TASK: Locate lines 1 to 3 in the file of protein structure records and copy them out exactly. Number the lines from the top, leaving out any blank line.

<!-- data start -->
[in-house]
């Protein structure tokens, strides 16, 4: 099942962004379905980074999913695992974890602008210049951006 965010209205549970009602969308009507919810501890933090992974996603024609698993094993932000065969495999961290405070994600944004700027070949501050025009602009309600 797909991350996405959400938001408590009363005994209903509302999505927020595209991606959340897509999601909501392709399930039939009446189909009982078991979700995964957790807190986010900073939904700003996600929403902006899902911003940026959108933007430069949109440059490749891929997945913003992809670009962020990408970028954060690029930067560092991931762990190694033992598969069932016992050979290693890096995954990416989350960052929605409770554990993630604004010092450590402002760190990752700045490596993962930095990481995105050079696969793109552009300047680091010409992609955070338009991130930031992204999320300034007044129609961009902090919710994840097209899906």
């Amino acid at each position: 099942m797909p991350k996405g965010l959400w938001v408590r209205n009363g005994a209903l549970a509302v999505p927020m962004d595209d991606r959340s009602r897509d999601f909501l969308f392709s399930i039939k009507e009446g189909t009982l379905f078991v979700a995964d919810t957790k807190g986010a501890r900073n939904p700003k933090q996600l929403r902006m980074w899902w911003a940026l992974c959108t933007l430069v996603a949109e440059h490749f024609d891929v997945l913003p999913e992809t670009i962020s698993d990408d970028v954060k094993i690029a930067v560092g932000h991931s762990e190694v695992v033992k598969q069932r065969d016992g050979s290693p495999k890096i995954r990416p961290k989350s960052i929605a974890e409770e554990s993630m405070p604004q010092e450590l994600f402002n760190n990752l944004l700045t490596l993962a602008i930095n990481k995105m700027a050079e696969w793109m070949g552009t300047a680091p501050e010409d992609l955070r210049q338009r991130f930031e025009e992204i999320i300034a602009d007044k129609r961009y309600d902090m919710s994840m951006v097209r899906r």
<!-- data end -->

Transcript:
[in-house]
């Protein structure tokens, strides 16, 4: 099942962004379905980074999913695992974890602008210049951006 965010209205549970009602969308009507919810501890933090992974996603024609698993094993932000065969495999961290405070994600944004700027070949501050025009602009309600 797909991350996405959400938001408590009363005994209903509302999505927020595209991606959340897509999601909501392709399930039939009446189909009982078991979700995964957790807190986010900073939904700003996600929403902006899902911003940026959108933007430069949109440059490749891929997945913003992809670009962020990408970028954060690029930067560092991931762990190694033992598969069932016992050979290693890096995954990416989350960052929605409770554990993630604004010092450590402002760190990752700045490596993962930095990481995105050079696969793109552009300047680091010409992609955070338009991130930031992204999320300034007044129609961009902090919710994840097209899906």
């Amino acid at each position: 099942m797909p991350k996405g965010l959400w938001v408590r209205n009363g005994a209903l549970a509302v999505p927020m962004d595209d991606r959340s009602r897509d999601f909501l969308f392709s399930i039939k009507e009446g189909t009982l379905f078991v979700a995964d919810t957790k807190g986010a501890r900073n939904p700003k933090q996600l929403r902006m980074w899902w911003a940026l992974c959108t933007l430069v996603a949109e440059h490749f024609d891929v997945l913003p999913e992809t670009i962020s698993d990408d970028v954060k094993i690029a930067v560092g932000h991931s762990e190694v695992v033992k598969q069932r065969d016992g050979s290693p495999k890096i995954r990416p961290k989350s960052i929605a974890e409770e554990s993630m405070p604004q010092e450590l994600f402002n760190n990752l944004l700045t490596l993962a602008i930095n990481k995105m700027a050079e696969w793109m070949g552009t300047a680091p501050e010409d992609l955070r210049q338009r991130f930031e025009e992204i999320i300034a602009d007044k129609r961009y309600d902090m919710s994840m951006v097209r899906r």